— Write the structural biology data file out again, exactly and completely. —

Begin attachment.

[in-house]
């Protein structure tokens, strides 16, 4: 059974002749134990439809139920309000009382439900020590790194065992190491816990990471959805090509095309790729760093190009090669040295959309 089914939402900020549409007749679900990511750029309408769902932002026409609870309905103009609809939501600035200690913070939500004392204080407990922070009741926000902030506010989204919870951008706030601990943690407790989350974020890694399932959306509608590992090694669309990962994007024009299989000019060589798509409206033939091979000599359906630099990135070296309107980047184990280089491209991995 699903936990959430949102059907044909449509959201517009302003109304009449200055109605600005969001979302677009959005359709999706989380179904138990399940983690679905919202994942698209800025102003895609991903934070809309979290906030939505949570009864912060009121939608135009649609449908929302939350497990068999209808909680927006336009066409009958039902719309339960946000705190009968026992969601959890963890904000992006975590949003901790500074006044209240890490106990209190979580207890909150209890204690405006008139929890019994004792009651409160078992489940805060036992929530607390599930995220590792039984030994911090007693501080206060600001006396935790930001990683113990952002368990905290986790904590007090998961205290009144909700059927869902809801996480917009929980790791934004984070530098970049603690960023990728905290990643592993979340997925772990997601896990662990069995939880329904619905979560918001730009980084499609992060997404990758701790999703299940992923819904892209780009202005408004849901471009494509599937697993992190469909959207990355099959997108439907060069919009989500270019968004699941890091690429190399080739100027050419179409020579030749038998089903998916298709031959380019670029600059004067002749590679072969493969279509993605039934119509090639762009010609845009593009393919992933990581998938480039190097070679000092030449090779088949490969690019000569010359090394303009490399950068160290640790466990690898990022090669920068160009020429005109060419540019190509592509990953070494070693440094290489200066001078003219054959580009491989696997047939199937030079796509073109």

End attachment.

[in-house]
């Protein structure tokens, strides 16, 4: 059974002749134990439809139920309000009382439900020590790194065992190491816990990471959805090509095309790729760093190009090669040295959309 089914939402900020549409007749679900990511750029309408769902932002026409609870309905103009609809939501600035200690913070939500004392204080407990922070009741926000902030506010989204919870951008706030601990943690407790989350974020890694399932959306509608590992090694669309990962994007024009299989000019060589798509409206033939091979000599359906630099990135070296309107980047184990280089491209991995 699903936990959430949102059907044909449509959201517009302003109304009449200055109605600005969001979302677009959005359709999706989380179904138990399940983690679905919202994942698209800025102003895609991903934070809309979290906030939505949570009864912060009121939608135009649609449908929302939350497990068999209808909680927006336009066409009958039902719309339960946000705190009968026992969601959890963890904000992006975590949003901790500074006044209240890490106990209190979580207890909150209890204690405006008139929890019994004792009651409160078992489940805060036992929530607390599930995220590792039984030994911090007693501080206060600001006396935790930001990683113990952002368990905290986790904590007090998961205290009144909700059927869902809801996480917009929980790791934004984070530098970049603690960023990728905290990643592993979340997925772990997601896990662990069995939880329904619905979560918001730009980084499609992060997404990758701790999703299940992923819904892209780009202005408004849901471009494509599937697993992190469909959207990355099959997108439907060069919009989500270019968004699941890091690429190399080739100027050419179409020579030749038998089903998916298709031959380019670029600059004067002749590679072969493969279509993605039934119509090639762009010609845009593009393919992933990581998938480039190097070679000092030449090779088949490969690019000569010359090394303009490399950068160290640790466990690898990022090669920068160009020429005109060419540019190509592509990953070494070693440094290489200066001078003219054959580009491989696997047939199937030079796509073109």